The Breakfast Boy started on the corner of Jan Smuts Avenue and Conrad Drive in the year 2000.
I stood at the robot and sold breakfast in a brown paper bag . . .
Busy schedules usually mean commuting business executives rarely have time for healthy breakfasts. The meal gets sidelined, to ensure kids are ready or deadlines are met. Given my varsity commitments and an accessible market,
For the princely amount of R10.00 commuters driving to Sandton got a breakfast bag containing a muffin, fruit, yogurt, Snacker bar, mint and a napkin. But having a great product wasn’t enough, as all good entrepreneurs know, you need something that sets you apart and communicates directly with your target market.
So I made a fold over pamphlet, telling my story and giving weekly updates to the lessons I was learning while trying to run a business of my own. The standard opening line was: “I am a first year BCOM Entrepreneur student at RAU and I believe only so much can be learnt in the classroom without firsthand practical experience. So I present you the Breakfast Boy, and you will be given weekly updates of the trials, tribulations and successes of running your own business.” My mobile number ended the week’s learning, and allowed Sandton’s commuters to communicate directly with me for pointers, advice and new opportunities.
At 3:00am every morning I began baking muffins, so that by 6:00am I could be on the road at the intersection I had selected. My outfit included a chef’s hat, for easy identification and my signature basket with 10 breakfasts, enough to service every robot change.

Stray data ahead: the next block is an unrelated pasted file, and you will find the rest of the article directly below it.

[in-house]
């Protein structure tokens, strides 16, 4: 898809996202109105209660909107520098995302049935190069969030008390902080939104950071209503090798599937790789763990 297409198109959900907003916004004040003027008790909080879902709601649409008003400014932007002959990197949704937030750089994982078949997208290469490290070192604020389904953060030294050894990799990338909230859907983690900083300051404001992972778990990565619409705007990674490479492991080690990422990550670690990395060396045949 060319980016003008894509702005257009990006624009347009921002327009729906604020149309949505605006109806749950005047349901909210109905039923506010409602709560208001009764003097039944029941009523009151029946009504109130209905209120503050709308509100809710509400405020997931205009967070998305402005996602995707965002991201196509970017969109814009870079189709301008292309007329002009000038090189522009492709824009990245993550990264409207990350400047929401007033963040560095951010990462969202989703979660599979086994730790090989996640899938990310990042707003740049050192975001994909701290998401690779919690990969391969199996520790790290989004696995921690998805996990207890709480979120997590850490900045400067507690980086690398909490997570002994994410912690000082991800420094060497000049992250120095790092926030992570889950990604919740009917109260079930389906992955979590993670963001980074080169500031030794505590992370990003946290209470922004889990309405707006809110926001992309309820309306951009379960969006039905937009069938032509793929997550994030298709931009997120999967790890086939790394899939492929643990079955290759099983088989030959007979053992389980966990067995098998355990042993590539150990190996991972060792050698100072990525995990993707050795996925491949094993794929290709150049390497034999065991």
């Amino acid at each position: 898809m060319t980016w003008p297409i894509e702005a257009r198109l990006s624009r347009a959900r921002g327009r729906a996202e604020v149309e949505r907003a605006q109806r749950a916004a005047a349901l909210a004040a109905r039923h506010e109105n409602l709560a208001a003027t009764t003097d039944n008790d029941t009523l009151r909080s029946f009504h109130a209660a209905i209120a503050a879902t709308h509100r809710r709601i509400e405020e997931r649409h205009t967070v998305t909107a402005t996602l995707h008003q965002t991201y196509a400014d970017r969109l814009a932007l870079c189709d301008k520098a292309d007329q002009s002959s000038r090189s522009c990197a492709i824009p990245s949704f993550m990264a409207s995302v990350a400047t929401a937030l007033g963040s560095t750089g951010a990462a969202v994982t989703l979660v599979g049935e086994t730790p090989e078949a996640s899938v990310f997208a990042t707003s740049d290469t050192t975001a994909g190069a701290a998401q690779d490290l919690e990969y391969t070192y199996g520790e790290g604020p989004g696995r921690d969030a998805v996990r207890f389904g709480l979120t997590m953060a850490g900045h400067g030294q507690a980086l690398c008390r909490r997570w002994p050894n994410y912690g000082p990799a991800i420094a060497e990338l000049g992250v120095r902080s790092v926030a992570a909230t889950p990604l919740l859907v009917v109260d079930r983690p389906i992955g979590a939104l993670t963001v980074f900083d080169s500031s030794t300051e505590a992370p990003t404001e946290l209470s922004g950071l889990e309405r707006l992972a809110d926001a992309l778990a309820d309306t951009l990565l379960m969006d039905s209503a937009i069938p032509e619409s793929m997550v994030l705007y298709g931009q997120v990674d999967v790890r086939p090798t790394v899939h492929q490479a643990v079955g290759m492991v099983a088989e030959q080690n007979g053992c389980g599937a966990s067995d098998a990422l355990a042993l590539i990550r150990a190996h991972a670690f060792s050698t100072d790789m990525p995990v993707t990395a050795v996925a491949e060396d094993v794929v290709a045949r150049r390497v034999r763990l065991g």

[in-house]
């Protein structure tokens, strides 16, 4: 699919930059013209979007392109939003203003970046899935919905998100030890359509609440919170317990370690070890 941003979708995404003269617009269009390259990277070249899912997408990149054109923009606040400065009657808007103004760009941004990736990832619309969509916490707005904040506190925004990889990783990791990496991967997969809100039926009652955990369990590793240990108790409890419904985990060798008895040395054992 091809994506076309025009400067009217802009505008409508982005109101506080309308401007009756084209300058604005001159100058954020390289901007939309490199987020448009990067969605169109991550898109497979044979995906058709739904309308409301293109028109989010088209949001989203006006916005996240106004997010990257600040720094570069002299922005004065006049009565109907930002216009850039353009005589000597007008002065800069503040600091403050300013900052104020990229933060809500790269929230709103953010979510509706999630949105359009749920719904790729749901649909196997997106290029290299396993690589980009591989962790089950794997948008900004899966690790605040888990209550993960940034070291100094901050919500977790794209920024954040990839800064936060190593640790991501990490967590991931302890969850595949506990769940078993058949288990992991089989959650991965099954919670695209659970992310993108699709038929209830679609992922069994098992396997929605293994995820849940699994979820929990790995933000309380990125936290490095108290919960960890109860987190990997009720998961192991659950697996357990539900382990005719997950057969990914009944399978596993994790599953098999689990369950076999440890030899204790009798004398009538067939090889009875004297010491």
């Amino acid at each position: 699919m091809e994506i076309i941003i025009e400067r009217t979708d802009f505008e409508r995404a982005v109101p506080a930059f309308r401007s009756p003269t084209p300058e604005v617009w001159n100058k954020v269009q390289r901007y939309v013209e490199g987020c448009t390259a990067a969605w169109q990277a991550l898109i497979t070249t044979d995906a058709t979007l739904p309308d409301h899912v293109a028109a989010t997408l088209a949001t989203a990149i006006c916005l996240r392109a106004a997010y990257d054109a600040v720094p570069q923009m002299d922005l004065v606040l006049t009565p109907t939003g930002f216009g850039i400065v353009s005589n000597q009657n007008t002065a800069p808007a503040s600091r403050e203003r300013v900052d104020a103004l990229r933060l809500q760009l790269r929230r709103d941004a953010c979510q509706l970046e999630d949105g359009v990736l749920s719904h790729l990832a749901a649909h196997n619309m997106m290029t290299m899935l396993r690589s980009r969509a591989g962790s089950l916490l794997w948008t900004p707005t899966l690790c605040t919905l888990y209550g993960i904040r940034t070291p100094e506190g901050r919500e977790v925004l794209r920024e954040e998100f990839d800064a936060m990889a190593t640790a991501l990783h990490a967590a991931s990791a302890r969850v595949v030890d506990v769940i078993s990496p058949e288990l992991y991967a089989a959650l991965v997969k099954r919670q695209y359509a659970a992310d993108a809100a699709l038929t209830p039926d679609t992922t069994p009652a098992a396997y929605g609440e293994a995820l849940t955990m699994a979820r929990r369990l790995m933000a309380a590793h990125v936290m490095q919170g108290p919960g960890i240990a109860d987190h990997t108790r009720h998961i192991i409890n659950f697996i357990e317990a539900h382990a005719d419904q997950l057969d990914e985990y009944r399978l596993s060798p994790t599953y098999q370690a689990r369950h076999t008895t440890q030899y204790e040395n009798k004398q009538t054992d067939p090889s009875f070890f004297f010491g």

Within two months I was at maximum capacity selling 60 breakfasts a morning. The R300 per morning I was making made me a millionaire in student terms, but I was loving the interactions even more, as daily messages flooded in from both those who purchased and who had just received a pamphlet.
I will never forget the morning my former high school headmaster pulled up at the intersection. I greeted him with a cheery “Good morning, Sir” and what I got back was a look that seemed to read as: how can a private school education amount to selling food on the side of the road. But I was just beginning, and I never let those disapproving looks get to me. By the end of the fourth month, four other students were employed and The Breakfast Boy could be spotted at crowded intersections across the Northern Suburbs.
A call came in one morning from a lady who worked at Discovery asking if I could get her promoters for her launch. That next week’s story in The Breakfast Boy pamphlet spoke of our promoters at the Discovery launch, and opened the flood gates for hundred of promoter bookings, as local business owners found other ways to support The Breakfast Boy.
S.H.O.U.T Promotions (Student House of Unbelievable Talent) was opened soon after to deal with the demand, and inevitably first year students from RAU were all in weekend jobs.
I am often asked what I learnt from The Breakfast Boy. Two key things stand out. Firstly, there is no space in business for ego, if you have a great idea take the plunge and do it no matter how humbling it may seem, because that courage will be rewarded tenfold when it becomes profitable. The second thing is to find a way to differentiate yourself and connect with your market, because when you do, the rest will take care of itself.
And always remember… breakfast is the most important meal of the day;-) – The Breakfast Boy